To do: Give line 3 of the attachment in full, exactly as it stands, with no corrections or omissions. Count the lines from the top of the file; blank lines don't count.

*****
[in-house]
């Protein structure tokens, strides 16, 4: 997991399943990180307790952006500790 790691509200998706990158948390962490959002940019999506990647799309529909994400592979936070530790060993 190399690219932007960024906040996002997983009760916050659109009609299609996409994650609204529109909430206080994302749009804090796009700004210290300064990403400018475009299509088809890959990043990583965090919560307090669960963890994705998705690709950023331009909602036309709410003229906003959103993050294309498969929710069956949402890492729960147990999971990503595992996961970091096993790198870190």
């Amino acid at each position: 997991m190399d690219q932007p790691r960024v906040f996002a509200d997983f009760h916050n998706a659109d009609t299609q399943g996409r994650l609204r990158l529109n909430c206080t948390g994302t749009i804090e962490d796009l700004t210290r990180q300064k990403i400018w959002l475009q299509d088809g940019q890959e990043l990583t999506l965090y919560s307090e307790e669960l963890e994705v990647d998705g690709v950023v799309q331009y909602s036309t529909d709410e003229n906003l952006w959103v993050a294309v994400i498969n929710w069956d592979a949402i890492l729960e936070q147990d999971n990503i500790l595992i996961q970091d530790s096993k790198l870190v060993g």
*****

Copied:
């Amino acid at each position: 997991m190399d690219q932007p790691r960024v906040f996002a509200d997983f009760h916050n998706a659109d009609t299609q399943g996409r994650l609204r990158l529109n909430c206080t948390g994302t749009i804090e962490d796009l700004t210290r990180q300064k990403i400018w959002l475009q299509d088809g940019q890959e990043l990583t999506l965090y919560s307090e307790e669960l963890e994705v990647d998705g690709v950023v799309q331009y909602s036309t529909d709410e003229n906003l952006w959103v993050a294309v994400i498969n929710w069956d592979a949402i890492l729960e936070q147990d999971n990503i500790l595992i996961q970091d530790s096993k790198l870190v060993g």